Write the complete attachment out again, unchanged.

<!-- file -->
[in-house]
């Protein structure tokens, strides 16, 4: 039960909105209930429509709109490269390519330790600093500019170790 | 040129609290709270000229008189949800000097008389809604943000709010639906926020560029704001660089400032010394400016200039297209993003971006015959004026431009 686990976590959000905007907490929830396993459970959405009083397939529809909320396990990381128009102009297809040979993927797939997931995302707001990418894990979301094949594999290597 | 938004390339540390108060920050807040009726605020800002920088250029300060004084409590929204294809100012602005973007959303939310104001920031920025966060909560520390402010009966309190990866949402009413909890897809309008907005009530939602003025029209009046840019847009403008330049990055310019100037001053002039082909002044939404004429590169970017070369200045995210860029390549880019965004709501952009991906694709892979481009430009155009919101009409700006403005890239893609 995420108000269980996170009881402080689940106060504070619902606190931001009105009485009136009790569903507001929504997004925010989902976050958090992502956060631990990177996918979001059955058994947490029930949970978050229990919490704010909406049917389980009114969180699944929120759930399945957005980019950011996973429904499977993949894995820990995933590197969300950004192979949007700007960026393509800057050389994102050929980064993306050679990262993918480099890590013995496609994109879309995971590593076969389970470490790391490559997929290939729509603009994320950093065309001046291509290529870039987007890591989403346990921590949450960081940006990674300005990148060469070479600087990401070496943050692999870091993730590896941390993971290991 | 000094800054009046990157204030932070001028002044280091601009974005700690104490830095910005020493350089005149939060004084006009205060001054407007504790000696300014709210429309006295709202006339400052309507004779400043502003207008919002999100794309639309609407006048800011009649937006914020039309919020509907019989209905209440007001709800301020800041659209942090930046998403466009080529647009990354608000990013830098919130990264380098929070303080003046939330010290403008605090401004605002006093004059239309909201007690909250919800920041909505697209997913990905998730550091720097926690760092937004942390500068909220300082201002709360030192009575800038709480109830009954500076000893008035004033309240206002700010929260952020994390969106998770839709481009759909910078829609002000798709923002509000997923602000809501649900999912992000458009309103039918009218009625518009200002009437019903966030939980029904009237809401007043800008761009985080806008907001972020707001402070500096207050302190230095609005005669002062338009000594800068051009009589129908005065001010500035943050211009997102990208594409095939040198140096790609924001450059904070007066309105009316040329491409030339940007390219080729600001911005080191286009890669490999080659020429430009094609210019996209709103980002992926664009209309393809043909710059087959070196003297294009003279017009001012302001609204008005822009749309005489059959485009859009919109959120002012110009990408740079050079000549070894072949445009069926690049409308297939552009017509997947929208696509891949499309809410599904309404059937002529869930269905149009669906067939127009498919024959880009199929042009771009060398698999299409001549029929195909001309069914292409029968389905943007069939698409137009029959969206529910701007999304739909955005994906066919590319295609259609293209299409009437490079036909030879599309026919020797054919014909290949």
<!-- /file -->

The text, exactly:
[in-house]
């Protein structure tokens, strides 16, 4: 039960909105209930429509709109490269390519330790600093500019170790 | 040129609290709270000229008189949800000097008389809604943000709010639906926020560029704001660089400032010394400016200039297209993003971006015959004026431009 686990976590959000905007907490929830396993459970959405009083397939529809909320396990990381128009102009297809040979993927797939997931995302707001990418894990979301094949594999290597 | 938004390339540390108060920050807040009726605020800002920088250029300060004084409590929204294809100012602005973007959303939310104001920031920025966060909560520390402010009966309190990866949402009413909890897809309008907005009530939602003025029209009046840019847009403008330049990055310019100037001053002039082909002044939404004429590169970017070369200045995210860029390549880019965004709501952009991906694709892979481009430009155009919101009409700006403005890239893609 995420108000269980996170009881402080689940106060504070619902606190931001009105009485009136009790569903507001929504997004925010989902976050958090992502956060631990990177996918979001059955058994947490029930949970978050229990919490704010909406049917389980009114969180699944929120759930399945957005980019950011996973429904499977993949894995820990995933590197969300950004192979949007700007960026393509800057050389994102050929980064993306050679990262993918480099890590013995496609994109879309995971590593076969389970470490790391490559997929290939729509603009994320950093065309001046291509290529870039987007890591989403346990921590949450960081940006990674300005990148060469070479600087990401070496943050692999870091993730590896941390993971290991 | 000094800054009046990157204030932070001028002044280091601009974005700690104490830095910005020493350089005149939060004084006009205060001054407007504790000696300014709210429309006295709202006339400052309507004779400043502003207008919002999100794309639309609407006048800011009649937006914020039309919020509907019989209905209440007001709800301020800041659209942090930046998403466009080529647009990354608000990013830098919130990264380098929070303080003046939330010290403008605090401004605002006093004059239309909201007690909250919800920041909505697209997913990905998730550091720097926690760092937004942390500068909220300082201002709360030192009575800038709480109830009954500076000893008035004033309240206002700010929260952020994390969106998770839709481009759909910078829609002000798709923002509000997923602000809501649900999912992000458009309103039918009218009625518009200002009437019903966030939980029904009237809401007043800008761009985080806008907001972020707001402070500096207050302190230095609005005669002062338009000594800068051009009589129908005065001010500035943050211009997102990208594409095939040198140096790609924001450059904070007066309105009316040329491409030339940007390219080729600001911005080191286009890669490999080659020429430009094609210019996209709103980002992926664009209309393809043909710059087959070196003297294009003279017009001012302001609204008005822009749309005489059959485009859009919109959120002012110009990408740079050079000549070894072949445009069926690049409308297939552009017509997947929208696509891949499309809410599904309404059937002529869930269905149009669906067939127009498919024959880009199929042009771009060398698999299409001549029929195909001309069914292409029968389905943007069939698409137009029959969206529910701007999304739909955005994906066919590319295609259609293209299409009437490079036909030879599309026919020797054919014909290949």